Rejection and loss are the basis of our fears. But we forget one thing: whatever trouble or crisis affects us; we know that God understands it better than we ourselves.  Our Heavenly Father knows exactly what is happening. What a release from fear it is to know that God is on our side; that our life is in the hands of a loving God! The next time fear grips our life we need to remember that being faithful to Christ wherever we meet him in this life is much more important than our fear of rejection and loss. Also, let us take a moment to recall some of the great promises of God. Let us remind ourselves that God cares – we are each a dear child of His, and He cares for each of us. “Don’t be afraid; you are worth more than many sparrows.” The last verse of Psalm 27 sums it up nicely: “Trust in the Lord. Have Faith; do not despair. Trust in the Lord.”

Let’s recall the prayer of Thomas Merton, the Trappist priest, famous spiritual author, peace activist who died under suspicious circumstances while in the Far East:

“I do not see the road ahead of me.
I cannot know for certain where it will end…
I know that you will lead me by the right road,
though I may know nothing about it.
Therefore I trust you always;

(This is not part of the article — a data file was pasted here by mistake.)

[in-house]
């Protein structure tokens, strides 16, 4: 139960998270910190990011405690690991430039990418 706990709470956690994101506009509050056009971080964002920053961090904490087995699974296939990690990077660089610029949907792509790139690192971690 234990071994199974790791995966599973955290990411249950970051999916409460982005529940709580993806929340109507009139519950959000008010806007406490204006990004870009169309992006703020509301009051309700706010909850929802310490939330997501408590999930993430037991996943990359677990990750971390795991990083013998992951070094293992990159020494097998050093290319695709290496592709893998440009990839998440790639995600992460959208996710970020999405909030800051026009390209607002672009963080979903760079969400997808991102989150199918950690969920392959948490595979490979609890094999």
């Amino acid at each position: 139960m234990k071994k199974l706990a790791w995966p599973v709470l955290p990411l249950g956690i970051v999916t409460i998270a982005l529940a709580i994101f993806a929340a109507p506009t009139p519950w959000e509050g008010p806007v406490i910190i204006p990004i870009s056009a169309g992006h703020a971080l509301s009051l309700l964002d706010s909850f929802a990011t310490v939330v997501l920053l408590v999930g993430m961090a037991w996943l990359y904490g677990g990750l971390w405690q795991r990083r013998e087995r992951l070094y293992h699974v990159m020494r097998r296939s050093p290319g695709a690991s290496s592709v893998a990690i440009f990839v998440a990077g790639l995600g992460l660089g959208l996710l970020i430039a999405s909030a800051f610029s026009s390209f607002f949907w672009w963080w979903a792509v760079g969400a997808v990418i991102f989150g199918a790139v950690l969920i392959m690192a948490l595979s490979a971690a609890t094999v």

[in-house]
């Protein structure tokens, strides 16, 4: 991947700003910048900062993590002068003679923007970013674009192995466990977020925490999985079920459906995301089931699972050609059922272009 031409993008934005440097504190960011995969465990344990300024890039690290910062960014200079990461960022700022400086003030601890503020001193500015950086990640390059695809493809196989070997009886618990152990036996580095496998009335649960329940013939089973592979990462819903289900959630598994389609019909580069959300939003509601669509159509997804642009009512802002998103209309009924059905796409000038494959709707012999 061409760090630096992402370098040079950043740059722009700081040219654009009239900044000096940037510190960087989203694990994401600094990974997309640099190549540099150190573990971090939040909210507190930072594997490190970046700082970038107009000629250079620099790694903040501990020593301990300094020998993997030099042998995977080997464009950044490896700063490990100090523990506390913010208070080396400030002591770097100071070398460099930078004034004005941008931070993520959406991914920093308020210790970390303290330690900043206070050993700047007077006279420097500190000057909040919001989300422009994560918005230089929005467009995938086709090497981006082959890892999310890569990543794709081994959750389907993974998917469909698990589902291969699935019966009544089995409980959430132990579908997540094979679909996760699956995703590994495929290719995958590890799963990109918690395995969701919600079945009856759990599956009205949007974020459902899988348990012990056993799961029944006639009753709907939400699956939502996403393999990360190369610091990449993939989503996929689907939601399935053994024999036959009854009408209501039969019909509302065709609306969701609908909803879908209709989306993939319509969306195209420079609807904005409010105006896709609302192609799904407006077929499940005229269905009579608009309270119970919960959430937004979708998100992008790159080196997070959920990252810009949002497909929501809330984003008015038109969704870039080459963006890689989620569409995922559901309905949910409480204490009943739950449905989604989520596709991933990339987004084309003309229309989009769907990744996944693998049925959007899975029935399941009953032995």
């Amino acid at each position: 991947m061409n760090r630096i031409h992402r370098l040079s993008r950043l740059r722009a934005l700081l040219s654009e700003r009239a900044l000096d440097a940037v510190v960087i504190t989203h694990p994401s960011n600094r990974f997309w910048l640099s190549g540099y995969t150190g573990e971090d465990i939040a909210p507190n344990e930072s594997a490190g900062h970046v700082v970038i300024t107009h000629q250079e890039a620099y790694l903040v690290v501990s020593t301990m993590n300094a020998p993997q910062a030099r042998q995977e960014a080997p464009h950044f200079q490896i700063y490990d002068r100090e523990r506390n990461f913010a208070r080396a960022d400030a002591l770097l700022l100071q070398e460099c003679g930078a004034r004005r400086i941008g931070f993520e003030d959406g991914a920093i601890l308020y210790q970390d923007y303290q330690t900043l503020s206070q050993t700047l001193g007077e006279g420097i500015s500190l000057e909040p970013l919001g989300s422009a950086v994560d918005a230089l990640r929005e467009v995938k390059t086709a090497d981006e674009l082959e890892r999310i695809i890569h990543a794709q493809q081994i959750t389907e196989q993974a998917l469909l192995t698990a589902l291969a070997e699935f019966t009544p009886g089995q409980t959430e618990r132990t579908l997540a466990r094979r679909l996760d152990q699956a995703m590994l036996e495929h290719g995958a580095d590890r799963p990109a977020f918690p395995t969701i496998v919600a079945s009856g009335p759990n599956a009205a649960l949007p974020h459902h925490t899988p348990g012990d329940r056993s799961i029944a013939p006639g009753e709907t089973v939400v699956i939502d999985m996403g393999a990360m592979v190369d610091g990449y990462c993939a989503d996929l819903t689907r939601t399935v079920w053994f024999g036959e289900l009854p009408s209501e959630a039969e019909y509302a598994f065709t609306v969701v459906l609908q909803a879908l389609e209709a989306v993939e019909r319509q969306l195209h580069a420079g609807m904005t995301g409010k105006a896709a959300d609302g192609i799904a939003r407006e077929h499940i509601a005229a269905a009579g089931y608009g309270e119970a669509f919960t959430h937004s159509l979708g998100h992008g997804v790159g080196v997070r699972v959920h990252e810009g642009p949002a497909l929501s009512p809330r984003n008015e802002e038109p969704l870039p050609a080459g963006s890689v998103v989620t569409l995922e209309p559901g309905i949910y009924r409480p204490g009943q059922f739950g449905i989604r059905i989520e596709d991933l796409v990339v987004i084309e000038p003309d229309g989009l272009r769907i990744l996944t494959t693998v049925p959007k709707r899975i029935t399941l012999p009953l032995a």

I will not fear for you are with me;
and you never leave me to face my perils alone.”

If we do not look at our weak selves, but toward our god we will have the courage to face our fears. We will be able to show the world what it means to live as fearless disciples of Jesus the Christ when the occasion calls for it.

Tom Brown’s School Days: This story of an English boys’ school, written in 1857 as a novel by Thomas Hughes, was based on his own experiences as a student of Rugby Boys School. A new boy joined the school. As he got ready for bed the first night, he knelt to say his prayers in a dormitory with twelve other lads. Tom Brown was among them and he was the most popular boy. The other boys were looking forward to making fun of the newcomer. Tom noticed a heavy shoe flying in the air to hit the praying boy. But it missed his head. Laughter and ridicule followed. The incident shook Tom and he could not sleep for some time. He kept thinking of his mother and the prayers she had taught him, prayers he had not said since coming to the school. So, encouraged by the example of the fearless newcomer, the following night Tom also knelt down to pray. The other boys who planned to bully the new boy the second night, immediately noticed what their leader and hero was doing, and they withdrew with respectful silence. Soon, the courage of two boys won the respect and admiration of the entire class. Here is an example of what Jesus taught his apostles in today’s gospel to preach the good news without fear.

Fr. A. Francis HGN